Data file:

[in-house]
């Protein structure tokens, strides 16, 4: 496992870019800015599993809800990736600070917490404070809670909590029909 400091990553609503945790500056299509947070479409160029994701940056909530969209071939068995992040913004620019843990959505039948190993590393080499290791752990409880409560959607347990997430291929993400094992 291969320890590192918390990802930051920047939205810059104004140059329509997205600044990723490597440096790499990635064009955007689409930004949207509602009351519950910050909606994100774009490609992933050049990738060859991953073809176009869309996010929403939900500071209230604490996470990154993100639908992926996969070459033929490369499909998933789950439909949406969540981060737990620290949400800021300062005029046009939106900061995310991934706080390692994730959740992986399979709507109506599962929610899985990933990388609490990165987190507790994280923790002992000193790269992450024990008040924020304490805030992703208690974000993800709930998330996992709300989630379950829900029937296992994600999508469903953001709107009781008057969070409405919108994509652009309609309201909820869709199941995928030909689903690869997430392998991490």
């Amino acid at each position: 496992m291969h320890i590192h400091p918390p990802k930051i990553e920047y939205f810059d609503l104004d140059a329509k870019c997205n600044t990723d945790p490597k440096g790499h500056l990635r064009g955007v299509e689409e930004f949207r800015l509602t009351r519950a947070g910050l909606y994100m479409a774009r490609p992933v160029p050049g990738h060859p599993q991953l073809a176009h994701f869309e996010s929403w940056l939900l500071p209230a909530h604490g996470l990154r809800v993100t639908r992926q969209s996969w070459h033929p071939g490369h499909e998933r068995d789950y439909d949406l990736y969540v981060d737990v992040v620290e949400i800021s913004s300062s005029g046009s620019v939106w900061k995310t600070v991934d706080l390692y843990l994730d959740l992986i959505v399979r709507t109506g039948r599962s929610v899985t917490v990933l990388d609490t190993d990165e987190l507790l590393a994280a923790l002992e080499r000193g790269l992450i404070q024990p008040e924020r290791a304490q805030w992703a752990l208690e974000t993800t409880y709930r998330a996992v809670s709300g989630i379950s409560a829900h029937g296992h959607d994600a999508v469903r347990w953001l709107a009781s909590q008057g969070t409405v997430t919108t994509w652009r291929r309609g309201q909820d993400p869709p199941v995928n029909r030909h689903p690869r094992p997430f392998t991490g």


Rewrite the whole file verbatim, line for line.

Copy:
[in-house]
């Protein structure tokens, strides 16, 4: 496992870019800015599993809800990736600070917490404070809670909590029909 400091990553609503945790500056299509947070479409160029994701940056909530969209071939068995992040913004620019843990959505039948190993590393080499290791752990409880409560959607347990997430291929993400094992 291969320890590192918390990802930051920047939205810059104004140059329509997205600044990723490597440096790499990635064009955007689409930004949207509602009351519950910050909606994100774009490609992933050049990738060859991953073809176009869309996010929403939900500071209230604490996470990154993100639908992926996969070459033929490369499909998933789950439909949406969540981060737990620290949400800021300062005029046009939106900061995310991934706080390692994730959740992986399979709507109506599962929610899985990933990388609490990165987190507790994280923790002992000193790269992450024990008040924020304490805030992703208690974000993800709930998330996992709300989630379950829900029937296992994600999508469903953001709107009781008057969070409405919108994509652009309609309201909820869709199941995928030909689903690869997430392998991490």
């Amino acid at each position: 496992m291969h320890i590192h400091p918390p990802k930051i990553e920047y939205f810059d609503l104004d140059a329509k870019c997205n600044t990723d945790p490597k440096g790499h500056l990635r064009g955007v299509e689409e930004f949207r800015l509602t009351r519950a947070g910050l909606y994100m479409a774009r490609p992933v160029p050049g990738h060859p599993q991953l073809a176009h994701f869309e996010s929403w940056l939900l500071p209230a909530h604490g996470l990154r809800v993100t639908r992926q969209s996969w070459h033929p071939g490369h499909e998933r068995d789950y439909d949406l990736y969540v981060d737990v992040v620290e949400i800021s913004s300062s005029g046009s620019v939106w900061k995310t600070v991934d706080l390692y843990l994730d959740l992986i959505v399979r709507t109506g039948r599962s929610v899985t917490v990933l990388d609490t190993d990165e987190l507790l590393a994280a923790l002992e080499r000193g790269l992450i404070q024990p008040e924020r290791a304490q805030w992703a752990l208690e974000t993800t409880y709930r998330a996992v809670s709300g989630i379950s409560a829900h029937g296992h959607d994600a999508v469903r347990w953001l709107a009781s909590q008057g969070t409405v997430t919108t994509w652009r291929r309609g309201q909820d993400p869709p199941v995928n029909r030909h689903p690869r094992p997430f392998t991490g």